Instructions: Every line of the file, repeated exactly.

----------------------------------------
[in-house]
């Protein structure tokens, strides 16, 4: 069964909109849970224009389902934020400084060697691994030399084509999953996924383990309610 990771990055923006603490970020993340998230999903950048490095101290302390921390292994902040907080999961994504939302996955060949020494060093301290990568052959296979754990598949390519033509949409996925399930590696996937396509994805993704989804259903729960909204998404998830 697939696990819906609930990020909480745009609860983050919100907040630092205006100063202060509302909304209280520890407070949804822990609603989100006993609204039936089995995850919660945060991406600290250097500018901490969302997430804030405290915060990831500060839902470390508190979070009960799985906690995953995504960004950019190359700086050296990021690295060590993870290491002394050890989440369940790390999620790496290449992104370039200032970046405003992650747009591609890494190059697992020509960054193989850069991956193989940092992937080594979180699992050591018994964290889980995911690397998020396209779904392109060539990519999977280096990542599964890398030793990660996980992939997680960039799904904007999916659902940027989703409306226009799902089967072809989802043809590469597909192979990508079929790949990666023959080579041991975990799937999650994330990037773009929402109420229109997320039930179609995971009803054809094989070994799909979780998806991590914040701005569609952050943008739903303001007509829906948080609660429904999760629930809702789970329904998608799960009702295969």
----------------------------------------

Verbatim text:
[in-house]
């Protein structure tokens, strides 16, 4: 069964909109849970224009389902934020400084060697691994030399084509999953996924383990309610 990771990055923006603490970020993340998230999903950048490095101290302390921390292994902040907080999961994504939302996955060949020494060093301290990568052959296979754990598949390519033509949409996925399930590696996937396509994805993704989804259903729960909204998404998830 697939696990819906609930990020909480745009609860983050919100907040630092205006100063202060509302909304209280520890407070949804822990609603989100006993609204039936089995995850919660945060991406600290250097500018901490969302997430804030405290915060990831500060839902470390508190979070009960799985906690995953995504960004950019190359700086050296990021690295060590993870290491002394050890989440369940790390999620790496290449992104370039200032970046405003992650747009591609890494190059697992020509960054193989850069991956193989940092992937080594979180699992050591018994964290889980995911690397998020396209779904392109060539990519999977280096990542599964890398030793990660996980992939997680960039799904904007999916659902940027989703409306226009799902089967072809989802043809590469597909192979990508079929790949990666023959080579041991975990799937999650994330990037773009929402109420229109997320039930179609995971009803054809094989070994799909979780998806991590914040701005569609952050943008739903303001007509829906948080609660429904999760629930809702789970329904998608799960009702295969």